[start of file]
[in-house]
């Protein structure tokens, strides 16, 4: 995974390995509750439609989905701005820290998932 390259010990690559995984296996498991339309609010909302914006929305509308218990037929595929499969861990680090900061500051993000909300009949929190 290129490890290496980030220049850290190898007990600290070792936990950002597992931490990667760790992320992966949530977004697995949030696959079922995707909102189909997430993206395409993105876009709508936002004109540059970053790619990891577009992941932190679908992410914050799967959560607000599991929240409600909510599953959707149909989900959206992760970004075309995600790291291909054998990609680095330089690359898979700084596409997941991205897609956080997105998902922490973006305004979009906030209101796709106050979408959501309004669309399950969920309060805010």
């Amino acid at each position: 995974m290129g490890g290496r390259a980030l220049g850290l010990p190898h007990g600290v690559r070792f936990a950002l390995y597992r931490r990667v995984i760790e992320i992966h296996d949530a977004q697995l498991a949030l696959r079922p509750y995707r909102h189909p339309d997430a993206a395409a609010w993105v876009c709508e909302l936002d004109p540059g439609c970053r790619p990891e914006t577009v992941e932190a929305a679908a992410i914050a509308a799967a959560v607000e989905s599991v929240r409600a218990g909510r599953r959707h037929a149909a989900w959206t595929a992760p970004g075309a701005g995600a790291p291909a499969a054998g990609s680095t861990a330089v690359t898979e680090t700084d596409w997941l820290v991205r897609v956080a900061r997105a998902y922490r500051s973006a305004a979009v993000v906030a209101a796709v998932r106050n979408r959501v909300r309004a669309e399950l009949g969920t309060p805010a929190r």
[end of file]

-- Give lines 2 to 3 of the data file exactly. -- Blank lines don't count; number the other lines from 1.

């Protein structure tokens, strides 16, 4: 995974390995509750439609989905701005820290998932 390259010990690559995984296996498991339309609010909302914006929305509308218990037929595929499969861990680090900061500051993000909300009949929190 290129490890290496980030220049850290190898007990600290070792936990950002597992931490990667760790992320992966949530977004697995949030696959079922995707909102189909997430993206395409993105876009709508936002004109540059970053790619990891577009992941932190679908992410914050799967959560607000599991929240409600909510599953959707149909989900959206992760970004075309995600790291291909054998990609680095330089690359898979700084596409997941991205897609956080997105998902922490973006305004979009906030209101796709106050979408959501309004669309399950969920309060805010």
């Amino acid at each position: 995974m290129g490890g290496r390259a980030l220049g850290l010990p190898h007990g600290v690559r070792f936990a950002l390995y597992r931490r990667v995984i760790e992320i992966h296996d949530a977004q697995l498991a949030l696959r079922p509750y995707r909102h189909p339309d997430a993206a395409a609010w993105v876009c709508e909302l936002d004109p540059g439609c970053r790619p990891e914006t577009v992941e932190a929305a679908a992410i914050a509308a799967a959560v607000e989905s599991v929240r409600a218990g909510r599953r959707h037929a149909a989900w959206t595929a992760p970004g075309a701005g995600a790291p291909a499969a054998g990609s680095t861990a330089v690359t898979e680090t700084d596409w997941l820290v991205r897609v956080a900061r997105a998902y922490r500051s973006a305004a979009v993000v906030a209101a796709v998932r106050n979408r959501v909300r309004a669309e399950l009949g969920t309060p805010a929190r």